Bro I'm not an expert in sound deadening but I can share some of my experiences. Loud rattling could be cause by the door not being properly in its place, which could be due to an accident. Something rattling inside the door could be any loose item e.g. the lock assembly, speaker, window component etc. which can only be identified by removing the inside door panel and looking behind it. Here's a few more items which could lead to outside noise entering the cabin:
1) The rubbers running on the borders of the door, on which it rests when closed - if you have an old car, do check if these are in their place and secure i.e. if they are secured via clips then those clips are in their place and if they have to be tucked in somewhere then they are properly tucked in. Improperly secured rubbers can cause noise to filter in, especially wind noise at speed
2) The trim running on the borders of the window, on which the window rests when closed - in old cars this can get dirty and the built-up contaminants could affect the 'sealing' hence letting a bit of noise in. Also make sure this trim is properly secured in its place and not popping out anywhere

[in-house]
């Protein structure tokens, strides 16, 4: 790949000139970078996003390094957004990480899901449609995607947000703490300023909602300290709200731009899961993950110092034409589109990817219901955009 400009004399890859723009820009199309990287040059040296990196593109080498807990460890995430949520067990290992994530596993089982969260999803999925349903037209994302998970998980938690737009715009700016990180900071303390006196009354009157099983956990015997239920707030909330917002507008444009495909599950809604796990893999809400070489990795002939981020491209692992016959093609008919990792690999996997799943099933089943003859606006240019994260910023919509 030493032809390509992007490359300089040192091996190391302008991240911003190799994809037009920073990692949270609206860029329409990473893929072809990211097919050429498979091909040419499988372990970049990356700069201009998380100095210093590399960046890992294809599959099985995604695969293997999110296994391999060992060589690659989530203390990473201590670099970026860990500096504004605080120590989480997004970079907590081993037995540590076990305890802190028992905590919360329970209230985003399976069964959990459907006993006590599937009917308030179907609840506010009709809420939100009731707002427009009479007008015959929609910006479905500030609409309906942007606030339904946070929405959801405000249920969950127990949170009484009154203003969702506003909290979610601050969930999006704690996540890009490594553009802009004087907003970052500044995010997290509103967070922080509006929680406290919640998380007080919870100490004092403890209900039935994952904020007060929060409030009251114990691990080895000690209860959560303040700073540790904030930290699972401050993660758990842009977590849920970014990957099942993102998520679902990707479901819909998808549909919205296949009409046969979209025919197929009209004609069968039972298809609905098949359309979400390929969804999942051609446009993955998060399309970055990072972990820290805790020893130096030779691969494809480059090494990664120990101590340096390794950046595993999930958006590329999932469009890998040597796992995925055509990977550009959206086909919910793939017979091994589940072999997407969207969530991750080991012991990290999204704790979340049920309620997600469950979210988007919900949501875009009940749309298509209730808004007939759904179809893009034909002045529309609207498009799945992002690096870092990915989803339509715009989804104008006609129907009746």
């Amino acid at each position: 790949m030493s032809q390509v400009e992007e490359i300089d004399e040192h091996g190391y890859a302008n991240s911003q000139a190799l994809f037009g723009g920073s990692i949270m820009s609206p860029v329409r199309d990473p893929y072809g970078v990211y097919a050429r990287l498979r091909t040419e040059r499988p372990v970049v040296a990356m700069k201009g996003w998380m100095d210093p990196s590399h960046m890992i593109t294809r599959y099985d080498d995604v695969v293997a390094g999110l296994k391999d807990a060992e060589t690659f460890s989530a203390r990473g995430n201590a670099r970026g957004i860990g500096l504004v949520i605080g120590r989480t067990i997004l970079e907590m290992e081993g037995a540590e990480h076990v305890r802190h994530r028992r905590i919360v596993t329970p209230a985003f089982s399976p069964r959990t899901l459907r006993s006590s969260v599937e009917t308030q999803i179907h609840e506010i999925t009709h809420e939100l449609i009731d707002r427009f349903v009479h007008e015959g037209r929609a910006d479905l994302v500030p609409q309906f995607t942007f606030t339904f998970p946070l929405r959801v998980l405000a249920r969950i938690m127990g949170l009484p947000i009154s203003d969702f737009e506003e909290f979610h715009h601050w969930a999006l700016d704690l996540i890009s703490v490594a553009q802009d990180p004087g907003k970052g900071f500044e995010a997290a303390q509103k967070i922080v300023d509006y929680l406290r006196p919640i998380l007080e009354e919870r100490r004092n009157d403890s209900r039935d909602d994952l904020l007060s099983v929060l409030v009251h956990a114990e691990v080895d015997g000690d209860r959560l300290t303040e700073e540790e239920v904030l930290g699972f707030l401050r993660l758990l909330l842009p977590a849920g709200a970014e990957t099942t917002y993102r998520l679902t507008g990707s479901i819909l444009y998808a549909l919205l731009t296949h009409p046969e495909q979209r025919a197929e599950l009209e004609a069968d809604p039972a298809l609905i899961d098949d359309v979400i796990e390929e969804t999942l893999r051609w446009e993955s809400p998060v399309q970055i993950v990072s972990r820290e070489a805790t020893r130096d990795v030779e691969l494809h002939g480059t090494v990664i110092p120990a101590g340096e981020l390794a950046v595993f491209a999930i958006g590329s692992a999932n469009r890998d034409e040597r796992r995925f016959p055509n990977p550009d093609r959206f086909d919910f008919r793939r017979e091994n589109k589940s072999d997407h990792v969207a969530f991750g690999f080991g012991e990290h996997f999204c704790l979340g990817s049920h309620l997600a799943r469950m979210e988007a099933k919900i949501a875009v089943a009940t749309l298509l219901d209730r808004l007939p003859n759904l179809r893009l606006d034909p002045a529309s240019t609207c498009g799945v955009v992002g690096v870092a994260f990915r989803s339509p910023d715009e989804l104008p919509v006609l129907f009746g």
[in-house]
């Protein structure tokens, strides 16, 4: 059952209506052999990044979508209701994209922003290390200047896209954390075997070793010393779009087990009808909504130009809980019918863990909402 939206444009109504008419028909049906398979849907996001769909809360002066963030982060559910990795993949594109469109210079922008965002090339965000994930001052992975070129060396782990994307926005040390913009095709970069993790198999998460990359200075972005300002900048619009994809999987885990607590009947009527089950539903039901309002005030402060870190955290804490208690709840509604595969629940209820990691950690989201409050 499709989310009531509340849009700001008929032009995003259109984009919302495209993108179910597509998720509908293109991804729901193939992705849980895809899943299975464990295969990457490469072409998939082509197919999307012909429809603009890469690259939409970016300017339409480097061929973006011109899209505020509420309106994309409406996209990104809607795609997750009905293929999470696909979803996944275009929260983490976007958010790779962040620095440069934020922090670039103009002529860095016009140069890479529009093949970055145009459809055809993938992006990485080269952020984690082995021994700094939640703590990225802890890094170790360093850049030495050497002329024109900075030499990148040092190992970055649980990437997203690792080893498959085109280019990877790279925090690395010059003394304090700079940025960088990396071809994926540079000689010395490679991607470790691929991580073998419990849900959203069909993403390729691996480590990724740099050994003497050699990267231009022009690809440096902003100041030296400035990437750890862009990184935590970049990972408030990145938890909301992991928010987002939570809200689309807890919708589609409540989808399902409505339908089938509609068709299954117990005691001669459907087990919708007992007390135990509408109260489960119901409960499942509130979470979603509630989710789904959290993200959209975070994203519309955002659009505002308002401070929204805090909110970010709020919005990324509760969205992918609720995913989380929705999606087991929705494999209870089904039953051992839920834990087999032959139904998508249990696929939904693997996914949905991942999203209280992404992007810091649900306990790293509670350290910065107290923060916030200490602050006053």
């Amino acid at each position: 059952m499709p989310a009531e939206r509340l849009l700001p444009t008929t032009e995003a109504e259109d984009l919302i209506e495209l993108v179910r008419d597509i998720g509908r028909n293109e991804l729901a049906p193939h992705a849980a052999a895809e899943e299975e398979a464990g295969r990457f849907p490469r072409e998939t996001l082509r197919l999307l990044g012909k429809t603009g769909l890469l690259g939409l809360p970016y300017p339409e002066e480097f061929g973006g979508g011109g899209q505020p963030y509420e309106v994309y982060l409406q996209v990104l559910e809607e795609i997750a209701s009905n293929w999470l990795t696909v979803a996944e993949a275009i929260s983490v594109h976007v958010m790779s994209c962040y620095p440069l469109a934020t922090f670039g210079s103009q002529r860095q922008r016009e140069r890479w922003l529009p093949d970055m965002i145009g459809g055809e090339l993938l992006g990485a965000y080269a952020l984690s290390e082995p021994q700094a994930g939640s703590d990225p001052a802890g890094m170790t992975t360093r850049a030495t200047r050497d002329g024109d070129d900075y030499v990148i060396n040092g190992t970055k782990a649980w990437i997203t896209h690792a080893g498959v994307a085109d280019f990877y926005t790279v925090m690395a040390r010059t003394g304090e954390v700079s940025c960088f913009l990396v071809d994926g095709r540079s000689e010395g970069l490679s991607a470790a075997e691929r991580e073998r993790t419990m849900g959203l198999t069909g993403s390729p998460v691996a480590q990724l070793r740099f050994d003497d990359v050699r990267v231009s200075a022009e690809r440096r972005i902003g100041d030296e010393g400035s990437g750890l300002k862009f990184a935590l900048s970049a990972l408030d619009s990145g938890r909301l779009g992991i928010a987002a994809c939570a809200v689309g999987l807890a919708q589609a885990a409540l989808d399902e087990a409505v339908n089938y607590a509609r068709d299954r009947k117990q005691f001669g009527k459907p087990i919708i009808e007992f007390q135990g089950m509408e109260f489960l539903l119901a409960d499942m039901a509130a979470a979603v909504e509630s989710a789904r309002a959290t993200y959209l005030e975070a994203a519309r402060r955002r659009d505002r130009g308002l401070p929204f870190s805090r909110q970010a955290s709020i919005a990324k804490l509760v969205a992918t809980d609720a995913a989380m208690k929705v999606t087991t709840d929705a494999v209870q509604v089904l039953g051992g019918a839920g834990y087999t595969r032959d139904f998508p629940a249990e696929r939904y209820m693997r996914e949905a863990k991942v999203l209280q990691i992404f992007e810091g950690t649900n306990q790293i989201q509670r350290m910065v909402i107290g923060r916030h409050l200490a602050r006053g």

3) The trim piece (rubber/chrome) on the foot of the window (outside part) which acts as the border between the window and door metal - this can get hard and slightly out of shape in old cars resulting in gaps between this trim and the window, which can also be a source of noise.
4) The inside door panel (plastic) - again make sure that it is properly secure as improperly secured ones can lead to lots of rattling noises. Also, if there is space between this panel and the metal on which it is resting then noise can filter in. Even if everything is fine, this panel is normally pretty thin and can allow noise in. So it could be taken off and sound deadening material placed behind it to beef it up.
5) The sheet behind the inside door panel - once you take off the inside door panel plastic, there is normally a thin sheet behind it which acts as a water barrier - its more like a polythene sheet which can be beefed up to reduce noise further. If you have an old car which has had some denting work or lock work or speaker work etc. performed on it then this sheet could very well be torn or missing altogether as local mechanics don't bother with it
6) The outer door metal accessed from the inside after removing the inside door panel and the sheet mentioned above - this metal is normally thin (for weight savings) and could cause resonance, so should be beefed up with a heavy sound deadening material which can stop it from vibrating